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LACMA Collections

March 15th, 2013 Comments off
Categories: general rant, Uncategorized Tags:

History Fails to Penetrate the GOP Mind

March 13th, 2013 Comments off

This from the first page of the “Path to Freedom”:

Senate Democrats never balance—ever.

via Fiscal Year 2014 Budget | Budget.House.Gov.

Forgetting, or course, that the only budget to balance since Eisenhower  was under the Clinton presidency.

 

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Stock (market) Wealth by Quintile

March 12th, 2013 Comments off

 

From WaPo

stock wealth by quintileHere’s what that means in dollar terms: “In 2010, according to Wolff’s analysis, the stock holdings of the middle fifth were worth about $9,000. The holdings of the top 10% were worth $500,000, and those of the top 1%: $3.5 million.”

 

Categories: Charts, Economics, politicas, Uncategorized Tags:

THE SECOND AMENDMENT: THE REAL HISTORY

March 3rd, 2013 Comments off

Excerpted from “The Real Rationale for the 2nd Amendment, That Right-Wingers Are Totally Ignorant About”, on AlterNet.org, 12/21/2012 found at www.sshsny.org.


Right-wing resistance to meaningful gun control is driven, in part, by a false notion that America’s Founders adopted the Second Amendment because they wanted an armed population that could battle the U.S. government. The opposite is the truth, but many Americans seem to have embraced this absurd, anti-historical narrative.

The reality was that the Framers wrote the Constitution and added the Second Amendment with the goal of creating a strong central government with a citizens-based military force capable of putting down insurrections, not to enable or encourage uprisings. The key Framers, after all, were mostly men of means with a huge stake in an orderly society, the likes of George Washington and James Madison.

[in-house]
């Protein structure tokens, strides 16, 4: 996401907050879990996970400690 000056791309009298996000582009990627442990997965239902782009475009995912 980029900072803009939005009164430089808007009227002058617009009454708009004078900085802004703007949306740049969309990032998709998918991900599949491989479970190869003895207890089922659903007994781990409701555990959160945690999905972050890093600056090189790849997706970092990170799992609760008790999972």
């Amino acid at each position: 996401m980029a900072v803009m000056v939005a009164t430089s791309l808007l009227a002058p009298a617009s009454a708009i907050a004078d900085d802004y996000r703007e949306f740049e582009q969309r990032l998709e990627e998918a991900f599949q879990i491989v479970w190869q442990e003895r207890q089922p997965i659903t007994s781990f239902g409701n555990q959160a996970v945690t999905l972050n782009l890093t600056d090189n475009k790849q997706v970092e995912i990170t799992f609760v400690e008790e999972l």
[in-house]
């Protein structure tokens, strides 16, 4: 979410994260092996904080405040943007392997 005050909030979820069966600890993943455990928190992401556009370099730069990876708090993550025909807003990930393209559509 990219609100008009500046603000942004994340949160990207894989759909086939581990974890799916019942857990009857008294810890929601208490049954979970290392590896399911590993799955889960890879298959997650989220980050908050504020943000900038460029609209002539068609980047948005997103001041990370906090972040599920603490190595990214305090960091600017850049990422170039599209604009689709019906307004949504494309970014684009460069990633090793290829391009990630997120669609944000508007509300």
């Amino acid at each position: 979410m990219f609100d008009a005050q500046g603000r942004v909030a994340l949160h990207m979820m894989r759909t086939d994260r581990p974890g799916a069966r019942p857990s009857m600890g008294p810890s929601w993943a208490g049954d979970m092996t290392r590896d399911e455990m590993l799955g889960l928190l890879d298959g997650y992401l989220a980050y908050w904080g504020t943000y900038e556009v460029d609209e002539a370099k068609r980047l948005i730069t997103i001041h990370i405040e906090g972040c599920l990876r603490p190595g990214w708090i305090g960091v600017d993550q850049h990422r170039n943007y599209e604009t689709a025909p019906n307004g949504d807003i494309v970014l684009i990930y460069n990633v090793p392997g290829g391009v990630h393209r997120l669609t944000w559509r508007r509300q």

The men who gathered in Philadelphia in 1787 weren’t precursors to France’s Robespierre or Russia’s Leon Trotsky, believers in perpetual revolutions. In fact, their work on the Constitution was influenced by the experience of Shays’ Rebellion in western Massachusetts in 1786, a populist uprising that the weak federal government, under the Articles of Confederation, lacked an army to defeat. …

The rebellion alarmed retired Gen. George Washington, who received reports on the developments from old Revolutionary War associates in Massachusetts, such as Gen. Henry Knox and Gen. Benjamin Lincoln. Washington was particularly concerned that the disorder might serve the interests of the British, who had only recently accepted the existence of the United States. …

“If three years ago [at the end of the American Revolution] any person had told me that at this day, I should see such a formidable rebellion against the laws & constitutions of our own making as now appears I should have thought him a bedlamite – a fit subject for a mad house,” Washington wrote to Knox on Feb. 3, 1787, adding that if the government “shrinks, or is unable to enforce its laws … anarchy & confusion must prevail.” …

Washington’s alarm about Shays’ Rebellion was a key factor in his decision to take part in – and preside over – the Constitutional Convention, which was supposed to offer revisions to the Articles of Confederation but instead threw out the old structure entirely and replaced it with the U.S. Constitution, which shifted national sovereignty from the 13 states to “We the People” and dramatically enhanced the power of the central government.